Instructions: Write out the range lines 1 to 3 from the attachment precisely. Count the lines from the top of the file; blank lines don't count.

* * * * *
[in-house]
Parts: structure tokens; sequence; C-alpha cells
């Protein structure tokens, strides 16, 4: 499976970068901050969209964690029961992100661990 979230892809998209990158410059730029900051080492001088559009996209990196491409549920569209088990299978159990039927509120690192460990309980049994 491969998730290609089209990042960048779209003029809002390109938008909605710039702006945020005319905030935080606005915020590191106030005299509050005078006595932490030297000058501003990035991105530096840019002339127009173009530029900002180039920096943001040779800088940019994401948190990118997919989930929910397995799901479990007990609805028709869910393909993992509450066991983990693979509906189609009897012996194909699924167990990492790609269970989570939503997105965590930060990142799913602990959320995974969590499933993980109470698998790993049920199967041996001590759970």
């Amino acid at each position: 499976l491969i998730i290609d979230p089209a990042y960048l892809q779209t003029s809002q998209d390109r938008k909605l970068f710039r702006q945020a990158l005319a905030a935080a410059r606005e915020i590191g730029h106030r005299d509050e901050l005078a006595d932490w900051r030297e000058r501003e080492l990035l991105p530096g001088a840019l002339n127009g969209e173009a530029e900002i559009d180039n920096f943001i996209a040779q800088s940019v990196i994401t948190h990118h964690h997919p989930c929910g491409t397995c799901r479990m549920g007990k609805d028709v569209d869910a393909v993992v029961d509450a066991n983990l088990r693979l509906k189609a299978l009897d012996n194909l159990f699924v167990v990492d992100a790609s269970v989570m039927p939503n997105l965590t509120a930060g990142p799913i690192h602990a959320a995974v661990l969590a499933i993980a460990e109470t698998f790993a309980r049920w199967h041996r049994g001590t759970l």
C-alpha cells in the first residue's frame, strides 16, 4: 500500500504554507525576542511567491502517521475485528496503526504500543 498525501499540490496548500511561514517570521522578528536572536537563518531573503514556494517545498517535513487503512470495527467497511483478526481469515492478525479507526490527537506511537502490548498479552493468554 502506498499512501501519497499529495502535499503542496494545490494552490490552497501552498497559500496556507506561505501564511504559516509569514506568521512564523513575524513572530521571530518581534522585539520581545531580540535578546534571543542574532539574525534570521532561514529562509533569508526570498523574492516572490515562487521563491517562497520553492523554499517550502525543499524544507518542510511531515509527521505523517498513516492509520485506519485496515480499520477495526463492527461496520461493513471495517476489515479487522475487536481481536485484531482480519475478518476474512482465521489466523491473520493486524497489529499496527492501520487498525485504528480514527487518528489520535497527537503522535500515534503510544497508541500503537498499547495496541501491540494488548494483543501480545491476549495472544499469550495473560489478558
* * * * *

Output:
[in-house]
Parts: structure tokens; sequence; C-alpha cells
């Protein structure tokens, strides 16, 4: 499976970068901050969209964690029961992100661990 979230892809998209990158410059730029900051080492001088559009996209990196491409549920569209088990299978159990039927509120690192460990309980049994 491969998730290609089209990042960048779209003029809002390109938008909605710039702006945020005319905030935080606005915020590191106030005299509050005078006595932490030297000058501003990035991105530096840019002339127009173009530029900002180039920096943001040779800088940019994401948190990118997919989930929910397995799901479990007990609805028709869910393909993992509450066991983990693979509906189609009897012996194909699924167990990492790609269970989570939503997105965590930060990142799913602990959320995974969590499933993980109470698998790993049920199967041996001590759970």